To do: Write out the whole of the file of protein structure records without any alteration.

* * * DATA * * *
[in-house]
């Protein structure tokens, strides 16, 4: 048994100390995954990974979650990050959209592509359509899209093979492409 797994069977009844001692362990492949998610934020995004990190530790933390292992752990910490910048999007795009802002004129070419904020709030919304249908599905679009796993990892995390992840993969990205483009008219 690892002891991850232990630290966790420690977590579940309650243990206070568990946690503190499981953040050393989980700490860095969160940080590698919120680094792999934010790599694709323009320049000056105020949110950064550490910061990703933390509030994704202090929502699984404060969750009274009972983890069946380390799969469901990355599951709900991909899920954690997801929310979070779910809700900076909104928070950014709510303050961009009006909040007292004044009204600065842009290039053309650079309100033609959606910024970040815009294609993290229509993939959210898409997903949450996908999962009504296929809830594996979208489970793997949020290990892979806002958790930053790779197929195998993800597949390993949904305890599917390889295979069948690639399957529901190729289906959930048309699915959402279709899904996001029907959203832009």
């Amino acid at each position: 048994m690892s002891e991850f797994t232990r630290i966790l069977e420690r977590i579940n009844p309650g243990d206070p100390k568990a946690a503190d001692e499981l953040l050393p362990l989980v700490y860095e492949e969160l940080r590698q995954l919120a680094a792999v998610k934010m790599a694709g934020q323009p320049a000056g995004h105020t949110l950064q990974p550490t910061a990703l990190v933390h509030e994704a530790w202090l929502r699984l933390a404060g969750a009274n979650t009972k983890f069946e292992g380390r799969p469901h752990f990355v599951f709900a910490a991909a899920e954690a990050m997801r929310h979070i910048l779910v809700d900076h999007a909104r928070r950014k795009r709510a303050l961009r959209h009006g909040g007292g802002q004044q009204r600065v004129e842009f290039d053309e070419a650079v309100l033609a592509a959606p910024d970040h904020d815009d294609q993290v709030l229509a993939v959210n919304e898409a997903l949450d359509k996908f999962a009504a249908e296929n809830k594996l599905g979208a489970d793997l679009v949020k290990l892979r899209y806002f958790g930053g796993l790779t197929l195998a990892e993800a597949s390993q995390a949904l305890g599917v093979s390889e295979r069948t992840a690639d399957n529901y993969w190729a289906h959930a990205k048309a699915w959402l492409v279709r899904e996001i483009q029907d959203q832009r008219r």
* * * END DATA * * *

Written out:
[in-house]
């Protein structure tokens, strides 16, 4: 048994100390995954990974979650990050959209592509359509899209093979492409 797994069977009844001692362990492949998610934020995004990190530790933390292992752990910490910048999007795009802002004129070419904020709030919304249908599905679009796993990892995390992840993969990205483009008219 690892002891991850232990630290966790420690977590579940309650243990206070568990946690503190499981953040050393989980700490860095969160940080590698919120680094792999934010790599694709323009320049000056105020949110950064550490910061990703933390509030994704202090929502699984404060969750009274009972983890069946380390799969469901990355599951709900991909899920954690997801929310979070779910809700900076909104928070950014709510303050961009009006909040007292004044009204600065842009290039053309650079309100033609959606910024970040815009294609993290229509993939959210898409997903949450996908999962009504296929809830594996979208489970793997949020290990892979806002958790930053790779197929195998993800597949390993949904305890599917390889295979069948690639399957529901190729289906959930048309699915959402279709899904996001029907959203832009």
């Amino acid at each position: 048994m690892s002891e991850f797994t232990r630290i966790l069977e420690r977590i579940n009844p309650g243990d206070p100390k568990a946690a503190d001692e499981l953040l050393p362990l989980v700490y860095e492949e969160l940080r590698q995954l919120a680094a792999v998610k934010m790599a694709g934020q323009p320049a000056g995004h105020t949110l950064q990974p550490t910061a990703l990190v933390h509030e994704a530790w202090l929502r699984l933390a404060g969750a009274n979650t009972k983890f069946e292992g380390r799969p469901h752990f990355v599951f709900a910490a991909a899920e954690a990050m997801r929310h979070i910048l779910v809700d900076h999007a909104r928070r950014k795009r709510a303050l961009r959209h009006g909040g007292g802002q004044q009204r600065v004129e842009f290039d053309e070419a650079v309100l033609a592509a959606p910024d970040h904020d815009d294609q993290v709030l229509a993939v959210n919304e898409a997903l949450d359509k996908f999962a009504a249908e296929n809830k594996l599905g979208a489970d793997l679009v949020k290990l892979r899209y806002f958790g930053g796993l790779t197929l195998a990892e993800a597949s390993q995390a949904l305890g599917v093979s390889e295979r069948t992840a690639d399957n529901y993969w190729a289906h959930a990205k048309a699915w959402l492409v279709r899904e996001i483009q029907d959203q832009r008219r």